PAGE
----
A Tongan nursing student shares the painful cost of long-haul COVID
by Tonga Victoria
“He brought it home from kava, and if I didn’t just give birth a month ago, I’m sure the experience would have been different,” she shared as we talked candidly over Zoom. The 26-year-old nursing student, whom we’ll call Siale, asked to remain anonymous out of privacy concerns.
Whether COVID is contracted in a kava circle or the coffee shop or while playing at the park, the deadly disease is relentless and indiscriminate. And, although the place of contact is unpredictable, the spread oftentimes materializes within the confines of our own homes.
Siale’s experience with COVID is one that could have ended differently, which is unfortunately not the case for a disproportionate number of Pacific Islanders who’ve died from the novel disease. As of September 11, 2021, a total of 73,036 Native Hawaiian Pacific Islanders have tested positive for COVID-19. Of this number, almost 1,000 of those cases have ended in death.
Throughout our talanoa, the 26-year-old Tongan reiterated that death is not the only side effect. “For me and many others who deal with the long-haul impacts of this disease, COVID is with me for the rest of my life.”
According to Siale, life before COVID revolved around her newborn daughter and energetic 5-year-old while committing to hours of studying and classroom instruction toward becoming a medical nurse. When asked if she could paint a picture of what life was like before COVID, she released a sigh of nostalgia.
“I had just given birth in June 2020 to my daughter and was healthy before my pregnancy with no complications,” said the mother of two. “I was still doing school and living the mom-work-student life.” She led a life that required supernatural levels of energy and balance that her physical health and well-being could satisfy.
“So, my dad came home Sunday morning after kava, and I could hear him coughing from his room. So, when I woke up on Monday I felt sick, and I knew that I had COVID.” In Siale’s case, the incubation period for COVID was shorter and aggressive, she said.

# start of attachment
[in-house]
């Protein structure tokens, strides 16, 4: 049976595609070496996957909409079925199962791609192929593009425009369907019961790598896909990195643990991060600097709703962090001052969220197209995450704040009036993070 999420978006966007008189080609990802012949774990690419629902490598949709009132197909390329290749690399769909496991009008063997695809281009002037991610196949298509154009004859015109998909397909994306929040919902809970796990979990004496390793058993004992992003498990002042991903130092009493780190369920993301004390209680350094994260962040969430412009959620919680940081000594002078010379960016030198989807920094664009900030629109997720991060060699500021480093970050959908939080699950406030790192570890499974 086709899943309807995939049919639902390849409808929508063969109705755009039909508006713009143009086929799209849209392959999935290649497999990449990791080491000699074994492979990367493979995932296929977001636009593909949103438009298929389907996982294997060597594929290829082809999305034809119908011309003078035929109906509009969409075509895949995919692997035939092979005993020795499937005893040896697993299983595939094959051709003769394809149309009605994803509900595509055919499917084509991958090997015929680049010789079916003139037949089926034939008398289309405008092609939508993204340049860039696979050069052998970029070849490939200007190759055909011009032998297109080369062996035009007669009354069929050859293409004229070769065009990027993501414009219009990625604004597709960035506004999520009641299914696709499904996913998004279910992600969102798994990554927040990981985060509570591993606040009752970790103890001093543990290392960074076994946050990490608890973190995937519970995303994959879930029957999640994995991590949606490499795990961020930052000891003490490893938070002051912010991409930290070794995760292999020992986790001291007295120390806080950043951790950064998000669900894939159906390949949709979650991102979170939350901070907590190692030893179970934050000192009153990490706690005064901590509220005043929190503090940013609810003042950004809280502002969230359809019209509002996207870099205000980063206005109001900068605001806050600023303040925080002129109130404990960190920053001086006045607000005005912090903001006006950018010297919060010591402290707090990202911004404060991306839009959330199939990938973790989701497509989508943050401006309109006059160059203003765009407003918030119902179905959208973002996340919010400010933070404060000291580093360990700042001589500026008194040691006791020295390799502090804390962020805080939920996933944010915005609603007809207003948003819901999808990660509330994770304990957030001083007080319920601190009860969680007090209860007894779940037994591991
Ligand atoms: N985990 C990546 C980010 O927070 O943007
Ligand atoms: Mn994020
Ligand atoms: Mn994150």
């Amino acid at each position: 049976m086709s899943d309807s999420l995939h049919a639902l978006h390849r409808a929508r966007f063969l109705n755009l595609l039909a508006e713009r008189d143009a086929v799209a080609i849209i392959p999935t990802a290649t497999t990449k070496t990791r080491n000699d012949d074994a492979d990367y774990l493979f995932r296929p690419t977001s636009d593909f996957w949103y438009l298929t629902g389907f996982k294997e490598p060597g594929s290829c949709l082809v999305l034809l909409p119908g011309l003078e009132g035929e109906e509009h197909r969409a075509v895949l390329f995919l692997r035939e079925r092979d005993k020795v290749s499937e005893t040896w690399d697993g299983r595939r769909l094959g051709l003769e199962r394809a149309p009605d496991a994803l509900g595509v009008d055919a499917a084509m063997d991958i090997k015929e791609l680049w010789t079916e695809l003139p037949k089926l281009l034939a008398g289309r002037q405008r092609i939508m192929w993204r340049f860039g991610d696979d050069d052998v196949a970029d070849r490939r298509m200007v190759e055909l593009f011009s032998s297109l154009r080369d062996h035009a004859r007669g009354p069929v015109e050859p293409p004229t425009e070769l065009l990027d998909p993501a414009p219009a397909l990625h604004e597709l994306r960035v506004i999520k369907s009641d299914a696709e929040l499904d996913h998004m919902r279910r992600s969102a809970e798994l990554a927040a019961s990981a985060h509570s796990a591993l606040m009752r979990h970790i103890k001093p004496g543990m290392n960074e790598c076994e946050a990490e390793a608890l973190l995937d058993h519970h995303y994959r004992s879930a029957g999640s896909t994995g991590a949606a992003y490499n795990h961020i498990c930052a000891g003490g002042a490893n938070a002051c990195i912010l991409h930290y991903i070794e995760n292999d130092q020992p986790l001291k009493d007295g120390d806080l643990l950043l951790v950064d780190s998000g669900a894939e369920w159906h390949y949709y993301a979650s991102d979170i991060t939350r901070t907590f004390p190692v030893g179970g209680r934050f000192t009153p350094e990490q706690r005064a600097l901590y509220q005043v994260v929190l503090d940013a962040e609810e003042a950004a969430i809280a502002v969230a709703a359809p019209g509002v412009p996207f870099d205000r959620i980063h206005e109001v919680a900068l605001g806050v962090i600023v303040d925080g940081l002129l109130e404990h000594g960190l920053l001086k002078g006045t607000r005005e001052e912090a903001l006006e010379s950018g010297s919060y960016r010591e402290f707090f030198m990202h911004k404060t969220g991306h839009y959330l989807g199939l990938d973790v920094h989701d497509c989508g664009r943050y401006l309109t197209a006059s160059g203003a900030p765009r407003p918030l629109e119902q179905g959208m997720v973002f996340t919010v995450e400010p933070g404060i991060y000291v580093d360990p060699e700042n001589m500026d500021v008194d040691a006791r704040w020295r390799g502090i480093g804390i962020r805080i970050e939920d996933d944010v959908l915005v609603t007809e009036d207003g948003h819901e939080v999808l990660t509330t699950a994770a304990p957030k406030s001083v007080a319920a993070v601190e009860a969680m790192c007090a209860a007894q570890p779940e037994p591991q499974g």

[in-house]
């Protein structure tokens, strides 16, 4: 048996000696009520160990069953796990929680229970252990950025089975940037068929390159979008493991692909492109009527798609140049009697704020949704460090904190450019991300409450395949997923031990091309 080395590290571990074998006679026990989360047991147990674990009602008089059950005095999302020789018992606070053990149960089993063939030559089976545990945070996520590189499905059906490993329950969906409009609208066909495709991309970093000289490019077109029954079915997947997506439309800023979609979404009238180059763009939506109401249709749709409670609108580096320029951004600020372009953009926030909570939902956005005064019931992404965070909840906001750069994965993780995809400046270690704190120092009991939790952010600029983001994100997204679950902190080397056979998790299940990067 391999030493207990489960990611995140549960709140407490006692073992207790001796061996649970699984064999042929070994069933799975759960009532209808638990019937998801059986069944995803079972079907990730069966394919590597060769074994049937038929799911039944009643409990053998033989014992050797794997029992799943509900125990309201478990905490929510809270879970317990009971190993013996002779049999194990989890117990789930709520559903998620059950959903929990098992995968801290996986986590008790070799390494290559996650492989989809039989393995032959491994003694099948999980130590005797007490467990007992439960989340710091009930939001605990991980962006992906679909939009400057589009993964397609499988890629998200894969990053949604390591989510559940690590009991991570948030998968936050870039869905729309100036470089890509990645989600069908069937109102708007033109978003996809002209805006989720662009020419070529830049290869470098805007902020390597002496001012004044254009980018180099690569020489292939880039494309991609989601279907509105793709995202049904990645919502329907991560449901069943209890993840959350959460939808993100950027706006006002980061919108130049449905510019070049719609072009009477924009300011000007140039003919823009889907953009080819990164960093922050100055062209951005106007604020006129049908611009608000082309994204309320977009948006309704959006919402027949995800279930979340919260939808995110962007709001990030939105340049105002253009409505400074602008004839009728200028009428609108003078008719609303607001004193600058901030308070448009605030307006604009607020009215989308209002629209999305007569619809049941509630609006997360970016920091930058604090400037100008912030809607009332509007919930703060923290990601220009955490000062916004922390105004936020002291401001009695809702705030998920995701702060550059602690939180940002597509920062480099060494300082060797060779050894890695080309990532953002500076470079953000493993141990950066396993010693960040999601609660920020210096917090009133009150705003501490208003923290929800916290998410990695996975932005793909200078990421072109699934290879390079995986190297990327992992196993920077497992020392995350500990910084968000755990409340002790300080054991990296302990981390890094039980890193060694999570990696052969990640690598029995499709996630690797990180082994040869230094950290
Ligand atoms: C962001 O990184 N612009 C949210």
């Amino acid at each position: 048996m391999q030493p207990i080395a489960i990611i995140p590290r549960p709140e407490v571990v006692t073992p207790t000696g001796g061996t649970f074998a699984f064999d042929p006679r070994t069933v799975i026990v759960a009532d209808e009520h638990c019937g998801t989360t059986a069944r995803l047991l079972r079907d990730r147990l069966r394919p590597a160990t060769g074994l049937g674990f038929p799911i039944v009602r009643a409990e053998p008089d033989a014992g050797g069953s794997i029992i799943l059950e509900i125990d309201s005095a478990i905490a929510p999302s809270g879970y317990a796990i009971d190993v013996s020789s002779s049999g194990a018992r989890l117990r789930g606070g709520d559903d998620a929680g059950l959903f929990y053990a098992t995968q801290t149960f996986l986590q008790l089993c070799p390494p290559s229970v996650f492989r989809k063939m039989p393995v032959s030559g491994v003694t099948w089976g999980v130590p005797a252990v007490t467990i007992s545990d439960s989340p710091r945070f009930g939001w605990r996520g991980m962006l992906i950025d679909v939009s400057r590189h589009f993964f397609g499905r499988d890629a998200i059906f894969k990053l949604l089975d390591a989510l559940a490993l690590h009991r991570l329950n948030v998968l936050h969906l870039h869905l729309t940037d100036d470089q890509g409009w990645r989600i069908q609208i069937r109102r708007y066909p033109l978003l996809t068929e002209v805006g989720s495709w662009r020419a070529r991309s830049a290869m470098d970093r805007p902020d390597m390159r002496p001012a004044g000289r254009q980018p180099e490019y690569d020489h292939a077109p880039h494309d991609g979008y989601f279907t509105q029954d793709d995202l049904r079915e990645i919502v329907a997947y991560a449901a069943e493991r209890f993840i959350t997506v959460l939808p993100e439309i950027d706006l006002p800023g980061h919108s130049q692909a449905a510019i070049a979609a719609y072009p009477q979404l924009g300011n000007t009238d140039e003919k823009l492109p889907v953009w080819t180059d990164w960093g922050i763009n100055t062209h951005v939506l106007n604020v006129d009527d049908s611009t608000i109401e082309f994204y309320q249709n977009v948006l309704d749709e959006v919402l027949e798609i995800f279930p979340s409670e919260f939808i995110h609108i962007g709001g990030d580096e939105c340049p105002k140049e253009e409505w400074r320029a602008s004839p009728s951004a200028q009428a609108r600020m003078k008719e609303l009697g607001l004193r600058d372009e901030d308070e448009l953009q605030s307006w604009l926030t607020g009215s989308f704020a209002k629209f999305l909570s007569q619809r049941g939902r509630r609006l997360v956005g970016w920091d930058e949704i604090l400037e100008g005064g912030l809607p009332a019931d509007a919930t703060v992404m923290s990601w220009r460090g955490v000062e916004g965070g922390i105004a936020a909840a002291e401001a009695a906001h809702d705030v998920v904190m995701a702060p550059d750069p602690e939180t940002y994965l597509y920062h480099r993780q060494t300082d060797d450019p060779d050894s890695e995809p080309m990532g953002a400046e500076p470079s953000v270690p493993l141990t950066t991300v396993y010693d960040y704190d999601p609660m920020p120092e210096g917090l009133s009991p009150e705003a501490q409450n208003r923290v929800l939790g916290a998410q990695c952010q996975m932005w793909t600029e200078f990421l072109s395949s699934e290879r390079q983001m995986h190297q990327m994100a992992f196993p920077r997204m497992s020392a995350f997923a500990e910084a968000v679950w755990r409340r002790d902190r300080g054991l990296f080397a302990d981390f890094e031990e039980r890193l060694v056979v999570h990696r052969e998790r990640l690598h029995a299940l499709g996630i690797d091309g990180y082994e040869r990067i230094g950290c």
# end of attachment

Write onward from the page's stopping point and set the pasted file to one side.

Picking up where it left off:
“I had to go to the emergency room because I was considered high risk because I just gave birth a month ago,” she said. “I was kind of skeptical about going because I don’t like going to the doctor, but I was getting really bad chest pain. It felt like it was crushing my lungs; very sharp and painful.”
“They found a pocket of air outside my diaphragm and an infection in my lungs because of COVID. I was admitted to the hospital for a week where I wasn’t allowed to eat for a week. They would have me swallow some sort of medication that was dyed a certain color so that when they would scan my throat they could see if the water would be leaking somewhere in my windpipe or esophagus.”
Siale was admitted on a Thursday morning and discharged a week later. Perhaps the most heartbreaking part of her experience was how COVID impacted her newborn.
“Before COVID, I was producing 100 ounces of breastmilk a day,” she explained. “But because of COVID, I was unable to produce any breast milk at all. When I got back to my baby, she was confused with my nipple versus the bottle, because that’s what she drank while I was in the hospital. I breastfed my first daughter until she was 2 years old, so I was planning on breastfeeding my newborn baby, too.”
The post-COVID complications don’t end there. “Because of the stress from the pregnancy and COVID, I developed heart failure,” she said. “I have to take a test for it every year. I have really bad shortness of breath, and I have to take my blood pressure medicine every day. I am considered immuno-compromised. So, this is what I live with. It really changed my life.”
Shortly after Siale was discharged from the hospital, the first round of vaccines were made available for frontline workers across America. She couldn’t wait.
“My siblings joke at how fast I got the vaccine, saying that I was the first Tongan in America to get the vaccine,” she laughed. “But I got it to protect myself, and my family. There’s nothing I wouldn’t do to ensure that myself and my family are safe from COVID. Death is not the only thing that impacts a family.”
As she continues to find balance in life, Siale’s own experience with COVID has emboldened her to encourage others to stay safe and get vaccinated. She believes that hope and any sense of normalcy is on the other side of a community that is protected.
“I get it people have their opinions on whether or not the vaccine works, but is your opinion really worth your life? It’s not,” she said.